Under the terms of the agreement, Bioasis will get an upfront payment of US$3 million
Bioasis Technologies Inc () () and Chiesi Global Rare Diseases have entered into a licensing agreement for Bioasis’ xB3 BBB platform technology to treat rare diseases with a focus on four undisclosed lysosomal storage disorders (LSDs).
Under the terms of the agreement, international research-focused healthcare firm Chiesi Group, the parent of Chiesi Global Rare Diseases, will pay Bioasis an upfront payment of US$3 million.
Bioasis, based in Guilford, Connecticut, may also be eligible to receive additional development, regulatory and commercial milestone payments of up to US$138 million, as well as additional royalties on net sales of licensed products.
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Chiesi Group will be responsible for all costs associated with research, development and commercialization of the four undisclosed LSD programs.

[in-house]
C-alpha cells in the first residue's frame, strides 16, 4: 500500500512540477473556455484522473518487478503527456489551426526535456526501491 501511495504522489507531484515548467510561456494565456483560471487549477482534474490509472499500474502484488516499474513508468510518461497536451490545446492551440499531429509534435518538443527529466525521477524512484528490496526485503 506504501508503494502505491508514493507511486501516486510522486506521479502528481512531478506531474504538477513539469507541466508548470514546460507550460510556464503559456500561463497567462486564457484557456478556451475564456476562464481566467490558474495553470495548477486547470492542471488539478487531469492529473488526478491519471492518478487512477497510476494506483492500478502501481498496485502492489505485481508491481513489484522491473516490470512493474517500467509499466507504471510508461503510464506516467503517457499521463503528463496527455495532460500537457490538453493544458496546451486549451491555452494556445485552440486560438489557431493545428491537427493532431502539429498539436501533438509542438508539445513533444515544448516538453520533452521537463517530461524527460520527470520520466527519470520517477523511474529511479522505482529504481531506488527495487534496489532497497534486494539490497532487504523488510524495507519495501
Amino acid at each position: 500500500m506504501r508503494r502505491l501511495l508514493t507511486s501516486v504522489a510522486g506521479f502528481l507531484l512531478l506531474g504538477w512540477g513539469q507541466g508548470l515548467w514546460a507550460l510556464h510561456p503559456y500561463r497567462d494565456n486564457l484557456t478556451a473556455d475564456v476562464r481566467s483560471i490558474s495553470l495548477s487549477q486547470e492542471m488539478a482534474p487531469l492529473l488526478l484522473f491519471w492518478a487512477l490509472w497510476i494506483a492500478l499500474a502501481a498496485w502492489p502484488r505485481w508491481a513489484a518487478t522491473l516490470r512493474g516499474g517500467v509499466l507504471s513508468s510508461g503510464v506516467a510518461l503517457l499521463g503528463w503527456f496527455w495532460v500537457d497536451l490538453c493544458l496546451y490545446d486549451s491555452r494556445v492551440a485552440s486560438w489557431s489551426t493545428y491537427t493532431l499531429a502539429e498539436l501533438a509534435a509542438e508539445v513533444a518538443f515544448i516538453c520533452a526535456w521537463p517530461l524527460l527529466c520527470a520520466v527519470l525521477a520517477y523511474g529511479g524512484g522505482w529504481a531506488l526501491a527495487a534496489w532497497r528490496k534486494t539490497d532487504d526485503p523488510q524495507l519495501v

LSDs are inherited disorders resulting from a lack of specific enzymes that break down certain lipids (fats) or carbohydrates (sugars) in the body cells.
“With this collaboration, we are taking our commitment to bringing innovative therapies to rare disease patients, including those living with LSDs, to an entirely new level,” said Giacomo Chiesi, head of Chiesi Global Rare Diseases, in a statement Monday.
“The unique delivery method of their xB3 platform has the potential to overcome a significant challenge in the treatment of many neurological disorders, which is the ability to cross the blood-brain barrier. We look forward to working closely with the Bioasis team in advancing several new LSD clinical development programs using this technology platform.”
Bioasis CEO Deborah Rathjen noted that the neurological complications of LSDs remain largely untreatable when peripheral symptoms of diseases respond to enzyme replacement therapy.
“Our xB3 BBB drug delivery platform has the potential to significantly advance the treatment of LSDs and the use of enzyme replacement therapy, solving one of the major unmet needs and improving the lives of patients,” Rathjen added.
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